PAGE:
You can have a glass of wine or a tea, typically
with lemon, or a coffee and huddle over it
for hours without disturbing the waiters of
Aux Deux Magots, who have seen it all.
Always and ever you will see some tables occupied
by Parisian lovers. They lean forward over
the table with their spines concave, their
buttocks jutting and their legs intertwined
under the tables. Looks damned uncomfortable,
but they do it by the hour. In Aux Deux Magots
there was a dark-haired couple - both handsome
who were seemingly frozen eternally
in this posture of adoration.
If you are on a tight budget, there are many
restaurants which serve better than acceptable
food at ludicrously low prices.
One example is Chartier, in Montmartre, which
is at 7 Rue du Faubourg Montmartre. Take the
Métro to Montmartre, come out into
Rue Montmartre and take the first turning
on your left.
This is an immense restaurant, which looks
like a set designer's idea of a waiting room
for the Orient Express always crowded,
always noisy. In the old French tradition,
the waiter writes your order on the paper
table-cloth. At dinner for two, one had fish
soup (great), the other fresh shrimps (likewise),
followed by veal (better than good) and shashlik
(dreadful). To go with this, a bottle of Côtes
de Provence rosé and some cheese to
Total price 28 euros, under $40.
If you are on a very tight budget the answer
is to picnic. Start off with a loaf of bread.
These are called baguettes, cost three francs
each, and were the glory of France. Sadly,
they have in recent years deteriorated because
the bakers do not like working through the
night to make fresh batches. So they make
them the day before and deep freeze them.
Another black mark to progress. Baguettes,
nevertheless, are still better than any other
To buy it, head for a boulangerie. Easy to
find they are everywhere and emit a
glorious smell of warm bread. If you want
the best baguettes, head for the shop with
the biggest queues, Parisians know their bread.
Nearby will be a charcuterie food shops
in Paris come in clumps - where you can buy
pâte, quiche, ham, saucissons (sausages)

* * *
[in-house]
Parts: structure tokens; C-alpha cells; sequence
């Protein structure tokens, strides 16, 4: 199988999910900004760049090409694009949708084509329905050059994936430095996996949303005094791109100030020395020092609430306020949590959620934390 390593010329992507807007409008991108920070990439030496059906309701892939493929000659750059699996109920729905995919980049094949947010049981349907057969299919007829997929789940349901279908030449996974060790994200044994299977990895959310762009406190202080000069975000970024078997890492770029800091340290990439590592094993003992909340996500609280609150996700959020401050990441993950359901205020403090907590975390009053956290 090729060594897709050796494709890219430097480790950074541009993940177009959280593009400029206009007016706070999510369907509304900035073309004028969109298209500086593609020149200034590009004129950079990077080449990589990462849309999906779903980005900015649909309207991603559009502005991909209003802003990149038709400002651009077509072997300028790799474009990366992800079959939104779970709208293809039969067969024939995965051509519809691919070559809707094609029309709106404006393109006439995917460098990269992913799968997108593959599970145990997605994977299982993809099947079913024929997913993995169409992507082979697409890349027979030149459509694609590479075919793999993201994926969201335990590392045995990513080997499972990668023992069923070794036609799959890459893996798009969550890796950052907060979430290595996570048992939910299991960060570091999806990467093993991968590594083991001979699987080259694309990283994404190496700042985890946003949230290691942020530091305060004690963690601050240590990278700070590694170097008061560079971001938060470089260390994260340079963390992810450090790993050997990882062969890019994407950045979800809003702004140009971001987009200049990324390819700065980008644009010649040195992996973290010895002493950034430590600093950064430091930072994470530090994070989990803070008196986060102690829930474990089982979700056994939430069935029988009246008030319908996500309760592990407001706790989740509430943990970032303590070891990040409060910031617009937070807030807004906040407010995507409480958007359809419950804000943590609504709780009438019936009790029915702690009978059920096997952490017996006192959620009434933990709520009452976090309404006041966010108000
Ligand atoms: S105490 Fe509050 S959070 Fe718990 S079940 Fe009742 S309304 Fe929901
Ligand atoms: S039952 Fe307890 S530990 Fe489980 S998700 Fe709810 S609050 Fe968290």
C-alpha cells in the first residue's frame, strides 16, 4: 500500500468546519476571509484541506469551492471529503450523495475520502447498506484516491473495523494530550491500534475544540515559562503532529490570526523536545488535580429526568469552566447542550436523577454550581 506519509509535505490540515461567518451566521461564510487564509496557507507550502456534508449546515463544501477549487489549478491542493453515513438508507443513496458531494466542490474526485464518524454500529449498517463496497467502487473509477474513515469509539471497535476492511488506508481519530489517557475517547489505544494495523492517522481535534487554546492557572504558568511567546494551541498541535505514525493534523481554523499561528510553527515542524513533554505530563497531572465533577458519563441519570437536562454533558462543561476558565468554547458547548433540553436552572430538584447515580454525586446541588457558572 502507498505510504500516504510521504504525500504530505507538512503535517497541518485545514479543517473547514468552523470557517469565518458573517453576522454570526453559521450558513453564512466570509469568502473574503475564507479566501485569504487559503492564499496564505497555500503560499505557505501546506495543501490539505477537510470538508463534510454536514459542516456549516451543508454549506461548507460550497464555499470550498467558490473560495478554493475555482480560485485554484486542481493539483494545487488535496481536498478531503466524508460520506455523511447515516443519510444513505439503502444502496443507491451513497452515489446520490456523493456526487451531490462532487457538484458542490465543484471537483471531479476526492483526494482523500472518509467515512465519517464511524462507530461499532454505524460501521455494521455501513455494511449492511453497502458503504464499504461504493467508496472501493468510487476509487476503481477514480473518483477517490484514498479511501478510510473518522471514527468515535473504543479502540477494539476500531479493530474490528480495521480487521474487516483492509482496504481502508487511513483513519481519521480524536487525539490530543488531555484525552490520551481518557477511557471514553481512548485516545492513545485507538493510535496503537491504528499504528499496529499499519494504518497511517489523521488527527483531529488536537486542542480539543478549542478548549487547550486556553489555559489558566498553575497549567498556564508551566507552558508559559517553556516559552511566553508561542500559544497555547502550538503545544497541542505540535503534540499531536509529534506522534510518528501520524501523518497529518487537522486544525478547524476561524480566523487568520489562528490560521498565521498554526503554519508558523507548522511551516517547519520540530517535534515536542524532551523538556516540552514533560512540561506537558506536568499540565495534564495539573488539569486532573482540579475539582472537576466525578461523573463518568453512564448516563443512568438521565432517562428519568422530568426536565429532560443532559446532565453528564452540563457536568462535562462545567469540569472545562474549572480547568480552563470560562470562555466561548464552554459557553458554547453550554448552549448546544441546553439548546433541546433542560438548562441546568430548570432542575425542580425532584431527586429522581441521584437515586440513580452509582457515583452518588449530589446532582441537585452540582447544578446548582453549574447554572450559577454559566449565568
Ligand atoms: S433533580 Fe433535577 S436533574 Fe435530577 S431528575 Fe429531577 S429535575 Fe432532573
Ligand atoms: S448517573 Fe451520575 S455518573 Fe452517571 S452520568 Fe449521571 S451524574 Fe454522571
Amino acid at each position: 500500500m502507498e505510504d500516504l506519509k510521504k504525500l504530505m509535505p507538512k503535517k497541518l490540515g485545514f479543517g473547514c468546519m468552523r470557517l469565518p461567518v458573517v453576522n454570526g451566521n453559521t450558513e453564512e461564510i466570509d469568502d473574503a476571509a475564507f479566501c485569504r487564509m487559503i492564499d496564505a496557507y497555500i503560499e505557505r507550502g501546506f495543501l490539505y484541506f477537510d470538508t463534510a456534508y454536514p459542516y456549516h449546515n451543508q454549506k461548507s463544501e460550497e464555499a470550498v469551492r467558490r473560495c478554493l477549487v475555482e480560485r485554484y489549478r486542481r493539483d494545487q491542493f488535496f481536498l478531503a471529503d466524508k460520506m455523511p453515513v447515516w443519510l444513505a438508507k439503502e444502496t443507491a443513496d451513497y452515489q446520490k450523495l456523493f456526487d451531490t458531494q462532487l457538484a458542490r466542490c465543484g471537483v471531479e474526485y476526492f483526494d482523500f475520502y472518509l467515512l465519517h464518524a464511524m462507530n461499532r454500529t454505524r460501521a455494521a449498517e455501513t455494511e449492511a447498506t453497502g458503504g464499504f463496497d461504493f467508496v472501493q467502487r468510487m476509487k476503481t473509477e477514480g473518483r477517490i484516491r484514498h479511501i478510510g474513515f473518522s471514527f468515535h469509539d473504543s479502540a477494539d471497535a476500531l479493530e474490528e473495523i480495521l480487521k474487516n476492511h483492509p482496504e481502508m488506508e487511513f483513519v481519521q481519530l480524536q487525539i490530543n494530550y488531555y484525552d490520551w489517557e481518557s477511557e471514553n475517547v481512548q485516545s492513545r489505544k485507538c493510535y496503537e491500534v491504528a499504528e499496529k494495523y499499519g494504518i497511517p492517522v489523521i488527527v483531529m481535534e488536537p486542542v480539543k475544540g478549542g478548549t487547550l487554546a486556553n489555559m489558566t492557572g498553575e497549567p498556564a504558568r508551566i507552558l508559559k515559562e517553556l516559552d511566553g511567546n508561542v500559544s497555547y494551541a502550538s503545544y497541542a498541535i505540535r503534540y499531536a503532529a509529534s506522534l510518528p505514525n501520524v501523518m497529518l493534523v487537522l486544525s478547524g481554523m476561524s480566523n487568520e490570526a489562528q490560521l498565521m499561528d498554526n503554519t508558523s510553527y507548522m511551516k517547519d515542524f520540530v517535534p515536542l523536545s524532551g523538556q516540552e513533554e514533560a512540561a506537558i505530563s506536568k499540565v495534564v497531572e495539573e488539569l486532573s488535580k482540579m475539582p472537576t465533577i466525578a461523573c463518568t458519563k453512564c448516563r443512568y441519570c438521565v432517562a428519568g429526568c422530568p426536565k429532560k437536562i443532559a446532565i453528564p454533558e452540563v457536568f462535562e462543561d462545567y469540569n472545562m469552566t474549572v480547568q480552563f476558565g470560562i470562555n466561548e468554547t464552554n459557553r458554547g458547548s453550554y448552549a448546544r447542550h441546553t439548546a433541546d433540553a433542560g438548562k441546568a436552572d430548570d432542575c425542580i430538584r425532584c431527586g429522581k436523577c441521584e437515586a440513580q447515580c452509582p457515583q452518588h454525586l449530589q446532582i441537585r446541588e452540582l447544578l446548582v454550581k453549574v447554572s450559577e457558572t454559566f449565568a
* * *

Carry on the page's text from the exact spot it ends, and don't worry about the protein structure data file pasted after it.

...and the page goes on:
in all varieties, especially the dried, smaller
kind. They will slice up the sausages for
you. Many charcuteries also sell hot take-away
dishes in plastic containers although I tend
to avoid these as being too messy.
An example: for lunch in a charcuterie in
the Rue du Faubourg du Temple I bought a portion
of feuillette de jambon; a portion of museau
de porc vinaigrette; some potato salad and
a portion of salade Chinoise. There was enough
there to feed me until I was full to groaning
and yet it only cost a few euros.
Now, if you are a greater glutton than I,
nip into the fromagerie, which will be somewhere
on the same block, and experiment with cheeses
you have never tried before. If you are quite
open with the shopkeeper and confess ignorance
you will sometimes find a selection of small
portions being made up for you as a sampling
Lastly, the wine. Treat yourself to a bottle
with a cork in it. Again, tell the wine merchant
the type of wine you want and that you are
learning about French wines and you are poor.
You will be pleasantly surprised at the friendly
advice and assistance you will be given.
Where to eat your picnic? On a recent trip
I ate my picnic meals in the little park at
the Pont Neuf end of the Île de la Cité.
Behind me, the Gothic wonders of Notre Dame.
In front of me, the Seine.
I ate like a king in solitary splendor. I
was alone, but I was not lonely, I had all
of Paris around me.
About the Author
Gareth Powell is the author of several travel
books, has been the travel editor of two metropolitan
newspapers and has a travel website - http://www.travelhopefully.com